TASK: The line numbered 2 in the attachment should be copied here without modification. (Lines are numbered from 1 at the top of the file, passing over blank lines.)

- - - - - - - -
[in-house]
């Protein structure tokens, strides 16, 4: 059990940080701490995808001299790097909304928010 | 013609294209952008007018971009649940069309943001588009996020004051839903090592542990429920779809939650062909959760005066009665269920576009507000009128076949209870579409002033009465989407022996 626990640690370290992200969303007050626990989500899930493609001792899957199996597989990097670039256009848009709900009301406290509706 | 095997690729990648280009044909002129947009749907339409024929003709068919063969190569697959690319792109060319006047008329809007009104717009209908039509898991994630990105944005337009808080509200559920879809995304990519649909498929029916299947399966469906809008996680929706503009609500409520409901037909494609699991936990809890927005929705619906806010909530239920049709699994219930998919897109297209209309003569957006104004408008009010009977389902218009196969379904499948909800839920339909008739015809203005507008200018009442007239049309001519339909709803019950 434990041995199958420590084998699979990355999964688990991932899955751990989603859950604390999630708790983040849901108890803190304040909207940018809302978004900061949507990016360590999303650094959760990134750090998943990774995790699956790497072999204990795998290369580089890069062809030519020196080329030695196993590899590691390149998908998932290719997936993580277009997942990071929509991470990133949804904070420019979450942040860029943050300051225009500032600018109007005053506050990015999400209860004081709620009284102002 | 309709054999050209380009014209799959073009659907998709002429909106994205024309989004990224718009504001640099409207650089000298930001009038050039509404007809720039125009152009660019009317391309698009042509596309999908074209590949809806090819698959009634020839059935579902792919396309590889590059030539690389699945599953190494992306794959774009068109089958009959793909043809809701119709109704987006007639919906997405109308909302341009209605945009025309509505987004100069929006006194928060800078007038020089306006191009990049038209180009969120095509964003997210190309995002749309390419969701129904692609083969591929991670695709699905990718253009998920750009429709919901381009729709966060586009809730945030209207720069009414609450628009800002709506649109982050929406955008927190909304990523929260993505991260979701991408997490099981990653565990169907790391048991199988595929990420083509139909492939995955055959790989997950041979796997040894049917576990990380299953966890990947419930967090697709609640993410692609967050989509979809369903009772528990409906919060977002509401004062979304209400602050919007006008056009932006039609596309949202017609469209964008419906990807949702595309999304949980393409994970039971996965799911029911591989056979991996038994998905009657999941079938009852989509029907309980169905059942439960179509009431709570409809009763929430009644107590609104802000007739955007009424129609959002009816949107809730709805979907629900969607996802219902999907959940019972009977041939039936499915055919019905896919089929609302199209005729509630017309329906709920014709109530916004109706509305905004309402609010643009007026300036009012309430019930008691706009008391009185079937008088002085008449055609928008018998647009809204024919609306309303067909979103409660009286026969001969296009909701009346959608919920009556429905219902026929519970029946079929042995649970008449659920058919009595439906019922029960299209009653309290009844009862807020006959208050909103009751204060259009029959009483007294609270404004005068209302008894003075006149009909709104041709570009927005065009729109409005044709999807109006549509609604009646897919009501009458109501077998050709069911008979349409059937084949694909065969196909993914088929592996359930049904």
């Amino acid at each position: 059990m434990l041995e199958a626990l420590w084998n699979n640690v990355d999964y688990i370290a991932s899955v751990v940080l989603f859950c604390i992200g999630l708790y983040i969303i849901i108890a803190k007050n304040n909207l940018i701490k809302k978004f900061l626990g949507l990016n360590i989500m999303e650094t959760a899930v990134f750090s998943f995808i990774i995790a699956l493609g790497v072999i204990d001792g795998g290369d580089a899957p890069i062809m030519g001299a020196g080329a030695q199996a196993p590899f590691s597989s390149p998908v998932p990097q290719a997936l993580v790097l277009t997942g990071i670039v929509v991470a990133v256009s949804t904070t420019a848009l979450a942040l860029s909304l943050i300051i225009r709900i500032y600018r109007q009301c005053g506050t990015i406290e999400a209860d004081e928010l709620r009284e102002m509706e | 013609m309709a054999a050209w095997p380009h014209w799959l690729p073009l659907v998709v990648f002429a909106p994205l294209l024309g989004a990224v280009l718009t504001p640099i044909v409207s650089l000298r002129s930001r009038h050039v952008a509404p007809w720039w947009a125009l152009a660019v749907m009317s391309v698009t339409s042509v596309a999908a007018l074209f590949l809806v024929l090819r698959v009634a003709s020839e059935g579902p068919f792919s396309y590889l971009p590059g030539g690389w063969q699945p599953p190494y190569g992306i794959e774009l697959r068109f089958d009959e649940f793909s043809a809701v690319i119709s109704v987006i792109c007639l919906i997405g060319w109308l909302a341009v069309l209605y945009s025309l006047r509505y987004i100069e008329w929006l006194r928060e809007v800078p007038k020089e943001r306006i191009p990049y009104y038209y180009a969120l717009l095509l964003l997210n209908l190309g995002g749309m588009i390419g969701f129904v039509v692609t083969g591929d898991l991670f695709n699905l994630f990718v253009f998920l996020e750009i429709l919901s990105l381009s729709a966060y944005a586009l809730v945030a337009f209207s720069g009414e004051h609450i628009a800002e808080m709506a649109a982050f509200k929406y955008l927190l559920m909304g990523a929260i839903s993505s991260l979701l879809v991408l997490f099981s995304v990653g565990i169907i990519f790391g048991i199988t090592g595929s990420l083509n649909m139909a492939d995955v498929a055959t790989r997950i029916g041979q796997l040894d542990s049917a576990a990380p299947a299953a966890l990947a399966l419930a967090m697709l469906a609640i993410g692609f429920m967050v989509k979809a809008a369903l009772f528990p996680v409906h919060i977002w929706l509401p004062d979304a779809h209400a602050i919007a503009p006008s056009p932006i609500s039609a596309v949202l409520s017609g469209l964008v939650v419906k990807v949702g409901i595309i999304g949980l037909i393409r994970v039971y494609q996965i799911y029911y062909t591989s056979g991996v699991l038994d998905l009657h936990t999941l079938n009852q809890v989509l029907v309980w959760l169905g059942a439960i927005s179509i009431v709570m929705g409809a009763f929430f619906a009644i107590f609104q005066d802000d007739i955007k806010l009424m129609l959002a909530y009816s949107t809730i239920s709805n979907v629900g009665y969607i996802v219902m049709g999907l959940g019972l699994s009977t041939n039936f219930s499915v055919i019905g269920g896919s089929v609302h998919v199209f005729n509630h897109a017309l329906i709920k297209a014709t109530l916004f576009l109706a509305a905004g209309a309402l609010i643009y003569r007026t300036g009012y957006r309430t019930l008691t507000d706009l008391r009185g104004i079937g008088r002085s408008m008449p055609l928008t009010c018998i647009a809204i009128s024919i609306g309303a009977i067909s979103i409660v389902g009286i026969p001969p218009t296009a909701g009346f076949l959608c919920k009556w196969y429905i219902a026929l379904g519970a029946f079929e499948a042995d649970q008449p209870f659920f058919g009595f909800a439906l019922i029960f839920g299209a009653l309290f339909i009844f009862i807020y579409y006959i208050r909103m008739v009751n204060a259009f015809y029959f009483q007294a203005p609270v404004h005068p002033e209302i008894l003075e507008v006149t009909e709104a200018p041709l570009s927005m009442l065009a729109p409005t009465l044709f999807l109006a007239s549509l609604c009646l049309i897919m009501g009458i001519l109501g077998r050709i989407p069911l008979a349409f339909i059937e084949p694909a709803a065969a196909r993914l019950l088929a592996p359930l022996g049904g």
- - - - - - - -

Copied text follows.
């Protein structure tokens, strides 16, 4: 059990940080701490995808001299790097909304928010 | 013609294209952008007018971009649940069309943001588009996020004051839903090592542990429920779809939650062909959760005066009665269920576009507000009128076949209870579409002033009465989407022996 626990640690370290992200969303007050626990989500899930493609001792899957199996597989990097670039256009848009709900009301406290509706 | 095997690729990648280009044909002129947009749907339409024929003709068919063969190569697959690319792109060319006047008329809007009104717009209908039509898991994630990105944005337009808080509200559920879809995304990519649909498929029916299947399966469906809008996680929706503009609500409520409901037909494609699991936990809890927005929705619906806010909530239920049709699994219930998919897109297209209309003569957006104004408008009010009977389902218009196969379904499948909800839920339909008739015809203005507008200018009442007239049309001519339909709803019950 434990041995199958420590084998699979990355999964688990991932899955751990989603859950604390999630708790983040849901108890803190304040909207940018809302978004900061949507990016360590999303650094959760990134750090998943990774995790699956790497072999204990795998290369580089890069062809030519020196080329030695196993590899590691390149998908998932290719997936993580277009997942990071929509991470990133949804904070420019979450942040860029943050300051225009500032600018109007005053506050990015999400209860004081709620009284102002 | 309709054999050209380009014209799959073009659907998709002429909106994205024309989004990224718009504001640099409207650089000298930001009038050039509404007809720039125009152009660019009317391309698009042509596309999908074209590949809806090819698959009634020839059935579902792919396309590889590059030539690389699945599953190494992306794959774009068109089958009959793909043809809701119709109704987006007639919906997405109308909302341009209605945009025309509505987004100069929006006194928060800078007038020089306006191009990049038209180009969120095509964003997210190309995002749309390419969701129904692609083969591929991670695709699905990718253009998920750009429709919901381009729709966060586009809730945030209207720069009414609450628009800002709506649109982050929406955008927190909304990523929260993505991260979701991408997490099981990653565990169907790391048991199988595929990420083509139909492939995955055959790989997950041979796997040894049917576990990380299953966890990947419930967090697709609640993410692609967050989509979809369903009772528990409906919060977002509401004062979304209400602050919007006008056009932006039609596309949202017609469209964008419906990807949702595309999304949980393409994970039971996965799911029911591989056979991996038994998905009657999941079938009852989509029907309980169905059942439960179509009431709570409809009763929430009644107590609104802000007739955007009424129609959002009816949107809730709805979907629900969607996802219902999907959940019972009977041939039936499915055919019905896919089929609302199209005729509630017309329906709920014709109530916004109706509305905004309402609010643009007026300036009012309430019930008691706009008391009185079937008088002085008449055609928008018998647009809204024919609306309303067909979103409660009286026969001969296009909701009346959608919920009556429905219902026929519970029946079929042995649970008449659920058919009595439906019922029960299209009653309290009844009862807020006959208050909103009751204060259009029959009483007294609270404004005068209302008894003075006149009909709104041709570009927005065009729109409005044709999807109006549509609604009646897919009501009458109501077998050709069911008979349409059937084949694909065969196909993914088929592996359930049904």